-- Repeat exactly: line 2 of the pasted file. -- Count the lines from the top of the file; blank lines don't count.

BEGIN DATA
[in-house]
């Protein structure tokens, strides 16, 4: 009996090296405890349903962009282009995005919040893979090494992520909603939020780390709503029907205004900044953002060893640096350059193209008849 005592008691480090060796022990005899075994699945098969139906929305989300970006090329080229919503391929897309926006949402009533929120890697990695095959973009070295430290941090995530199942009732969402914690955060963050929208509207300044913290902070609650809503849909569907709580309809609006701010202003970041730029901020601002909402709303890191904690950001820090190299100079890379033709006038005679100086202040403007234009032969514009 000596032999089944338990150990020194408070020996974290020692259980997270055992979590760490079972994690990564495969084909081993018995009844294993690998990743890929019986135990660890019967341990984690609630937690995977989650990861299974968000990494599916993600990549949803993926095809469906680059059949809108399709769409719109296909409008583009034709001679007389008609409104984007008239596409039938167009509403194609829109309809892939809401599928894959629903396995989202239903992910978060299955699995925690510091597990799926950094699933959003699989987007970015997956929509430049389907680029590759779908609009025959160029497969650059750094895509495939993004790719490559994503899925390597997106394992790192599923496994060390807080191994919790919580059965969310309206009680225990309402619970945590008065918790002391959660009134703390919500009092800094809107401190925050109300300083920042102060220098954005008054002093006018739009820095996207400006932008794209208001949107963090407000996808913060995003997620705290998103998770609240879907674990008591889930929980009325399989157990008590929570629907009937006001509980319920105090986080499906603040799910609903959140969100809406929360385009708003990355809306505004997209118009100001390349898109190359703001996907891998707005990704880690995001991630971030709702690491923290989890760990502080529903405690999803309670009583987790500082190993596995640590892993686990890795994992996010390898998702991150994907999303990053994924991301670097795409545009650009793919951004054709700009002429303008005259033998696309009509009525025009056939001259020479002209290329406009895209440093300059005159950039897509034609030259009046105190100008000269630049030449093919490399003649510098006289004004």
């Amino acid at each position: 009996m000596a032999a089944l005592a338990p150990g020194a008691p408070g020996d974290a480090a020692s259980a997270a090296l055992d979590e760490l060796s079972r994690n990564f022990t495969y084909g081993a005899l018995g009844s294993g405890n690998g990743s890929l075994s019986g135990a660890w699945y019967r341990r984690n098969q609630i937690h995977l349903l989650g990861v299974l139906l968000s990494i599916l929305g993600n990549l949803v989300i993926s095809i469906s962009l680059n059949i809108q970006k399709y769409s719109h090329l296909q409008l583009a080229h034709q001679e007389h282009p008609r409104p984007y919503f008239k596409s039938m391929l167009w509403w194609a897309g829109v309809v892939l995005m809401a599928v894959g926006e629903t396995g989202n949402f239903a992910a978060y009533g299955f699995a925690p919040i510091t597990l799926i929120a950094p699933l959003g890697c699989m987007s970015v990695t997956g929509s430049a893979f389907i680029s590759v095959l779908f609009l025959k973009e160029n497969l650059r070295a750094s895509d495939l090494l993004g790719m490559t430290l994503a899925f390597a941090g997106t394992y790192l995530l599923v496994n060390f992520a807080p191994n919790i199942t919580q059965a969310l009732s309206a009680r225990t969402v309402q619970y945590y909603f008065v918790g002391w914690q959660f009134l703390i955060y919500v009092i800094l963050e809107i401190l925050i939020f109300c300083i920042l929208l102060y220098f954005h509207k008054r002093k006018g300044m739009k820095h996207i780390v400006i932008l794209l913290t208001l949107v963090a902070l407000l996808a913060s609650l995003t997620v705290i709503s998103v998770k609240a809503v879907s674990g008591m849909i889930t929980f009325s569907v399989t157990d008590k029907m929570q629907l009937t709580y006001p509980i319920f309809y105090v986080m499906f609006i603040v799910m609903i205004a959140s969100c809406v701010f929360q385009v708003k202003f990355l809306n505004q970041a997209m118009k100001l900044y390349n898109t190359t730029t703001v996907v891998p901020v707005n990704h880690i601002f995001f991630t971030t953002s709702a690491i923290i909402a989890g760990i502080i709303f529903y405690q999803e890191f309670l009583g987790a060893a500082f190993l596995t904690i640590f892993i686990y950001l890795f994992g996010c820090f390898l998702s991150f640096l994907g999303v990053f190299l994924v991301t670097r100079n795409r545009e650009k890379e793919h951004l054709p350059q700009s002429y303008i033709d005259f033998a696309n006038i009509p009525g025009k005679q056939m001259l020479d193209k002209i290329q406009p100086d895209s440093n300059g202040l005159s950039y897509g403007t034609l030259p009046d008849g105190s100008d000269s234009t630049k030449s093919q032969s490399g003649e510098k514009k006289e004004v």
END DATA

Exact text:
């Protein structure tokens, strides 16, 4: 009996090296405890349903962009282009995005919040893979090494992520909603939020780390709503029907205004900044953002060893640096350059193209008849 005592008691480090060796022990005899075994699945098969139906929305989300970006090329080229919503391929897309926006949402009533929120890697990695095959973009070295430290941090995530199942009732969402914690955060963050929208509207300044913290902070609650809503849909569907709580309809609006701010202003970041730029901020601002909402709303890191904690950001820090190299100079890379033709006038005679100086202040403007234009032969514009 000596032999089944338990150990020194408070020996974290020692259980997270055992979590760490079972994690990564495969084909081993018995009844294993690998990743890929019986135990660890019967341990984690609630937690995977989650990861299974968000990494599916993600990549949803993926095809469906680059059949809108399709769409719109296909409008583009034709001679007389008609409104984007008239596409039938167009509403194609829109309809892939809401599928894959629903396995989202239903992910978060299955699995925690510091597990799926950094699933959003699989987007970015997956929509430049389907680029590759779908609009025959160029497969650059750094895509495939993004790719490559994503899925390597997106394992790192599923496994060390807080191994919790919580059965969310309206009680225990309402619970945590008065918790002391959660009134703390919500009092800094809107401190925050109300300083920042102060220098954005008054002093006018739009820095996207400006932008794209208001949107963090407000996808913060995003997620705290998103998770609240879907674990008591889930929980009325399989157990008590929570629907009937006001509980319920105090986080499906603040799910609903959140969100809406929360385009708003990355809306505004997209118009100001390349898109190359703001996907891998707005990704880690995001991630971030709702690491923290989890760990502080529903405690999803309670009583987790500082190993596995640590892993686990890795994992996010390898998702991150994907999303990053994924991301670097795409545009650009793919951004054709700009002429303008005259033998696309009509009525025009056939001259020479002209290329406009895209440093300059005159950039897509034609030259009046105190100008000269630049030449093919490399003649510098006289004004």